Stop / Motion
Stop / Motion is an exhibition of two-dimensional works from the Kemper Museum Permanent Collection that focus on the varying techniques used by artists to demonstrate both a sense of stillness and action. In addition to the figure present in each of these works, each artist’s composition reinforces either action or stasis.
Exemplifying motion, Philip-Lorca di Corcia’s theatrically charged photograph Japan (1994) exudes action as a man hustles down a city street, while simultaneously capturing the fixed quality of the photographic medium. Cindy Sherman draws on cinematic styling in her work Film Still #60 (1980), creating a dynamic scene that suggests the narrative quality of a film persona.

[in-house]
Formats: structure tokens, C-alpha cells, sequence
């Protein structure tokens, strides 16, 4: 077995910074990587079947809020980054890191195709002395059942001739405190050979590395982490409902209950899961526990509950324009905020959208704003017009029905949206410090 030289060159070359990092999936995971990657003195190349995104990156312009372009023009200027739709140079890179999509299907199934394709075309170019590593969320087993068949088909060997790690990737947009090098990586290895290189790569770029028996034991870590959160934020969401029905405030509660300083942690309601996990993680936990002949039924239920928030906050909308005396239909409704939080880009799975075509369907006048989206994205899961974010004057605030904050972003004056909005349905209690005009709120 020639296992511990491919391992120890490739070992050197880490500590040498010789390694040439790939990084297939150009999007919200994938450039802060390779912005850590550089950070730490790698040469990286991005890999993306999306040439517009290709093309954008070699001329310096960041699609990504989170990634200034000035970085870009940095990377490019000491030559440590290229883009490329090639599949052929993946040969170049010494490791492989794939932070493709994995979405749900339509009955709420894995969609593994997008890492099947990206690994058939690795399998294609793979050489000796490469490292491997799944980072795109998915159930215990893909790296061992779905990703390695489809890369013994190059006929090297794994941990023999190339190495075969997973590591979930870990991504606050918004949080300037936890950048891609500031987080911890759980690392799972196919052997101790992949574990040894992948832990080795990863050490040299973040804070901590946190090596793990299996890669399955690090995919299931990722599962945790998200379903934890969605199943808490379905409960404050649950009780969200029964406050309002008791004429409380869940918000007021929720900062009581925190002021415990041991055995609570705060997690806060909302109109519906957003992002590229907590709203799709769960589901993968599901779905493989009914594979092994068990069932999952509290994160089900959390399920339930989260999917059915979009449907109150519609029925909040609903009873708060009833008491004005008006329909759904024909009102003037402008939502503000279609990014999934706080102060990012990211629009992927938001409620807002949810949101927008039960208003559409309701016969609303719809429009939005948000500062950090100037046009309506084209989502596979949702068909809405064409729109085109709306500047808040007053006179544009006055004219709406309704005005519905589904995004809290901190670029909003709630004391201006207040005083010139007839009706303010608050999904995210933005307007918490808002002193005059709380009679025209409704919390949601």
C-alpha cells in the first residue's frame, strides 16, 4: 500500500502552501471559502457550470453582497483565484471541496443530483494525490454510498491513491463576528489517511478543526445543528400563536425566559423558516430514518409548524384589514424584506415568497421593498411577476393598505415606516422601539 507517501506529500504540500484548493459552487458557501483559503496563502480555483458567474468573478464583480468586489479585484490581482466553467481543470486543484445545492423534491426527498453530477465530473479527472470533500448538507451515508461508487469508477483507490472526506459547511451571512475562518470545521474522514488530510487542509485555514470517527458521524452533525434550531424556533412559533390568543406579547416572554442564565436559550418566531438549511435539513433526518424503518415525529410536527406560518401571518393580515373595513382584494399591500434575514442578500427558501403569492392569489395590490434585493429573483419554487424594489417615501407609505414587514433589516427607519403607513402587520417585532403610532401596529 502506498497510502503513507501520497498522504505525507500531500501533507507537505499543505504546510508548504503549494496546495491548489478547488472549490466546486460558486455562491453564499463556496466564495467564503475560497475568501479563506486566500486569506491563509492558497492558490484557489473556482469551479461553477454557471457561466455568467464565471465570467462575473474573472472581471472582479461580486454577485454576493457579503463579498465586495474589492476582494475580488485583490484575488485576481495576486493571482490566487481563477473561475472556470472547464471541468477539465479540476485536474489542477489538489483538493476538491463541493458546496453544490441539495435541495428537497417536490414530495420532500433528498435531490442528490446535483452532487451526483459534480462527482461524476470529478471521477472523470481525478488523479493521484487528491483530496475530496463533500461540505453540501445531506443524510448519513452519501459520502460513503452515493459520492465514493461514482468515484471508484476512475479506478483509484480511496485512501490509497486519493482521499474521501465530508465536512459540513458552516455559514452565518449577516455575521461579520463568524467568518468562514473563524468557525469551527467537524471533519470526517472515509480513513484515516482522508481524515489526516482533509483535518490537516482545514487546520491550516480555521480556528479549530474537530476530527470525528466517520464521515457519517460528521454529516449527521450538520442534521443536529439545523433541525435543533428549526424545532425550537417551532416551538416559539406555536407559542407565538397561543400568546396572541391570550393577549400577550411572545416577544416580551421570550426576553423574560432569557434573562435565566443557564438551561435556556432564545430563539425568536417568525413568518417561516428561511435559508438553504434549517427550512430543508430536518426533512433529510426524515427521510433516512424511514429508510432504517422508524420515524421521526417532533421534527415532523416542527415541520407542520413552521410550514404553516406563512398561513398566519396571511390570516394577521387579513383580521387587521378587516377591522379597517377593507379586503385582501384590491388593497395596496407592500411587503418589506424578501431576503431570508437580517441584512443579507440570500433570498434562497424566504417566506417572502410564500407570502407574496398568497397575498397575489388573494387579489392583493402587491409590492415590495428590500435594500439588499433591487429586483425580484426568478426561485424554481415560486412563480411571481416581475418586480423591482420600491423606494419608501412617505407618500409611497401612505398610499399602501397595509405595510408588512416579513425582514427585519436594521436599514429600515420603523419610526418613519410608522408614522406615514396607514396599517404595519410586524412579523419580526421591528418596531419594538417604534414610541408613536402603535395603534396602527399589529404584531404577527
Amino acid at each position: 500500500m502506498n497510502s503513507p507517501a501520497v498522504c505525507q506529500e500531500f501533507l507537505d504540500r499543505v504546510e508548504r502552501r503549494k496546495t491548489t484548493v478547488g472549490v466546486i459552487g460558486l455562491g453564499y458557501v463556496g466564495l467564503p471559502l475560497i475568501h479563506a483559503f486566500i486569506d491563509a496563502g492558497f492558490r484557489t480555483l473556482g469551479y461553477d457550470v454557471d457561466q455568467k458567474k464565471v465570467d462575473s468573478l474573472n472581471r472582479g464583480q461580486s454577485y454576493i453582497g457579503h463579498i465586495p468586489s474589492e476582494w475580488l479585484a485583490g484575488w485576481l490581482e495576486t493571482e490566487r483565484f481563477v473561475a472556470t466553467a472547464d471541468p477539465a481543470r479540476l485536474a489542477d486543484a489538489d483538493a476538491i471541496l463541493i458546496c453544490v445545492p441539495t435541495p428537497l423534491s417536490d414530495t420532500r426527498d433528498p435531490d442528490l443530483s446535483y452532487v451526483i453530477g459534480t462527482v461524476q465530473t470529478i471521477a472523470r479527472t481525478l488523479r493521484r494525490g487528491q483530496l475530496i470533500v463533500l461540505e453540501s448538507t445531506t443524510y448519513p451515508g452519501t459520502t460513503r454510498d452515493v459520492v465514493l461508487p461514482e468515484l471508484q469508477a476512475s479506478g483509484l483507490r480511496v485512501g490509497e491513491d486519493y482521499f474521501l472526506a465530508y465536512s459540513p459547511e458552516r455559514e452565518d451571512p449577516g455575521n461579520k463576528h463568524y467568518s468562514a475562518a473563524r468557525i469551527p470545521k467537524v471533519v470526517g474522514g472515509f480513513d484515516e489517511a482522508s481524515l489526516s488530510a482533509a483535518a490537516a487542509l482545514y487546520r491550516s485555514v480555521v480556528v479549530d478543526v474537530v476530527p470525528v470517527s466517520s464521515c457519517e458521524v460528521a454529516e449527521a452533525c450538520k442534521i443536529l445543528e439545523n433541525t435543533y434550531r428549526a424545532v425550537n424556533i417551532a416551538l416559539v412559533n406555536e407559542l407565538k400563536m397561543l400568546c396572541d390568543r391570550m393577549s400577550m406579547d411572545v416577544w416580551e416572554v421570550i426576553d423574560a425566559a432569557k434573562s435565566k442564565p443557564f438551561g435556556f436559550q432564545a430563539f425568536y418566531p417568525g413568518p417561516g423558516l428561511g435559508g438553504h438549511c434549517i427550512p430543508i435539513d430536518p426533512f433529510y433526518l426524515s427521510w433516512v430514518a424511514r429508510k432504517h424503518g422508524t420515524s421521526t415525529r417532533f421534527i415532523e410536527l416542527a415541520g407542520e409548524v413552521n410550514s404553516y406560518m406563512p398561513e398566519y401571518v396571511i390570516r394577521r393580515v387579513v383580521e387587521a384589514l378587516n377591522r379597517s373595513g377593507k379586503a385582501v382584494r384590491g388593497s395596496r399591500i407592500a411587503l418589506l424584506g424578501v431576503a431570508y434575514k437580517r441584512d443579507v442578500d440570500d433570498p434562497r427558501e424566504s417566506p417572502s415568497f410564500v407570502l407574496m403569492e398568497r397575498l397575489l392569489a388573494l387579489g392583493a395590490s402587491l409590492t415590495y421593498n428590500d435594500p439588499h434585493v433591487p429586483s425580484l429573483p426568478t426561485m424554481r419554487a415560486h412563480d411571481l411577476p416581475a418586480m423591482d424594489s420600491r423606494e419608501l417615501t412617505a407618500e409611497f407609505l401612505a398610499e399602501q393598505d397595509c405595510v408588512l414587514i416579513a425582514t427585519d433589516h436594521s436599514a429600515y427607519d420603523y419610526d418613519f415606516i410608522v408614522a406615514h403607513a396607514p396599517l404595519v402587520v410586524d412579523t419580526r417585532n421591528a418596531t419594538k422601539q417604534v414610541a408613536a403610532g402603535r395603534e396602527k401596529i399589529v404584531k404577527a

Artists also create a sense of stillness in works as a means to emphasize specific people and moments. Till Freiwald’s Untitled (2002) is a portrait of a woman in a front-facing pose, in a direct gaze with the viewer. The figure’s presentation on a white ground offers an even greater focus on the subject. By contrast, Garry Winogrand’s pastoral photographs from the late 1960s and early 1970s depict a lake shoreline and figures in leisurely repose that emphasize static scenes. Together, the works show us ways in which artists achieve aspects of motion and stillness through inventive and pointed compositional techniques.